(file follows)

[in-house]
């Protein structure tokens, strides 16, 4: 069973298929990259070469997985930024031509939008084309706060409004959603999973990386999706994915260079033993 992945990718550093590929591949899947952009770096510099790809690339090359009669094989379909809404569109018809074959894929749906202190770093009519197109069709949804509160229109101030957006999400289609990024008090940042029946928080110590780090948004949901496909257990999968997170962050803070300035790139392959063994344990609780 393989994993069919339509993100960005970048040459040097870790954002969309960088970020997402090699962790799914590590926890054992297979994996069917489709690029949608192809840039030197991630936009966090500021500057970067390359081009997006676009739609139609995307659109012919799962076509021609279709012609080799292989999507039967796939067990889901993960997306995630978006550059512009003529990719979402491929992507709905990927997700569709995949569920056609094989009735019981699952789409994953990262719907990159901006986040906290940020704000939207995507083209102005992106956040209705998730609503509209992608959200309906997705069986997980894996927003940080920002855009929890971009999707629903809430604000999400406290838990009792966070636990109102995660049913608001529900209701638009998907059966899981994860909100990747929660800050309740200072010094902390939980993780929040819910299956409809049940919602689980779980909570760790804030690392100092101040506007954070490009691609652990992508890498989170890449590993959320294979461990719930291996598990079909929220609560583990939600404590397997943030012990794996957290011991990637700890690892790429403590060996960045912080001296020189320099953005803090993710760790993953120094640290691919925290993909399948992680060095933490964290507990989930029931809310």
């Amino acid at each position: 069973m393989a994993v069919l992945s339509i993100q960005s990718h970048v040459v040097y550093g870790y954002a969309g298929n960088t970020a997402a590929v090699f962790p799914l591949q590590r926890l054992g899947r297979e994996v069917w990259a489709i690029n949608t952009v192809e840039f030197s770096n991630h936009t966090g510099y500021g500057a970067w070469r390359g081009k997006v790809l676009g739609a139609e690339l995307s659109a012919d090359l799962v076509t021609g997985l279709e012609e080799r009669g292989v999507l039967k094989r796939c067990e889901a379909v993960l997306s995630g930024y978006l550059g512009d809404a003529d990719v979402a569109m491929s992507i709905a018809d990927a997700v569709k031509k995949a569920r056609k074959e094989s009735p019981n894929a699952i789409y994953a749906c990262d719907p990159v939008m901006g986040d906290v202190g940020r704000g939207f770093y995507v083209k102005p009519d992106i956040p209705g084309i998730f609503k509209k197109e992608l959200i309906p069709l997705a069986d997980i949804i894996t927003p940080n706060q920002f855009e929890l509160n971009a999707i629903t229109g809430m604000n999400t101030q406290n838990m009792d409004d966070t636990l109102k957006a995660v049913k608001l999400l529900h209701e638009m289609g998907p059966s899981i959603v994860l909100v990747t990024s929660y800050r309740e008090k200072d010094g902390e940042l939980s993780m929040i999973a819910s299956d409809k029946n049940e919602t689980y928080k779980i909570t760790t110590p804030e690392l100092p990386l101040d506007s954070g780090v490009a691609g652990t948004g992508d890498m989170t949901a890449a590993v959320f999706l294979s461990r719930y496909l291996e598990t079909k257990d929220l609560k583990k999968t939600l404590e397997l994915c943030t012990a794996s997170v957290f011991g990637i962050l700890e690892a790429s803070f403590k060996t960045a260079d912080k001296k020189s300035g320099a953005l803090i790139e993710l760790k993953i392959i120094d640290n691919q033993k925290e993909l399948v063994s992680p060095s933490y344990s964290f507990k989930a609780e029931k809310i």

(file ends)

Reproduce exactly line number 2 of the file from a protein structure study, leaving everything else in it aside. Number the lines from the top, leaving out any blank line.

């Protein structure tokens, strides 16, 4: 069973298929990259070469997985930024031509939008084309706060409004959603999973990386999706994915260079033993 992945990718550093590929591949899947952009770096510099790809690339090359009669094989379909809404569109018809074959894929749906202190770093009519197109069709949804509160229109101030957006999400289609990024008090940042029946928080110590780090948004949901496909257990999968997170962050803070300035790139392959063994344990609780 393989994993069919339509993100960005970048040459040097870790954002969309960088970020997402090699962790799914590590926890054992297979994996069917489709690029949608192809840039030197991630936009966090500021500057970067390359081009997006676009739609139609995307659109012919799962076509021609279709012609080799292989999507039967796939067990889901993960997306995630978006550059512009003529990719979402491929992507709905990927997700569709995949569920056609094989009735019981699952789409994953990262719907990159901006986040906290940020704000939207995507083209102005992106956040209705998730609503509209992608959200309906997705069986997980894996927003940080920002855009929890971009999707629903809430604000999400406290838990009792966070636990109102995660049913608001529900209701638009998907059966899981994860909100990747929660800050309740200072010094902390939980993780929040819910299956409809049940919602689980779980909570760790804030690392100092101040506007954070490009691609652990992508890498989170890449590993959320294979461990719930291996598990079909929220609560583990939600404590397997943030012990794996957290011991990637700890690892790429403590060996960045912080001296020189320099953005803090993710760790993953120094640290691919925290993909399948992680060095933490964290507990989930029931809310």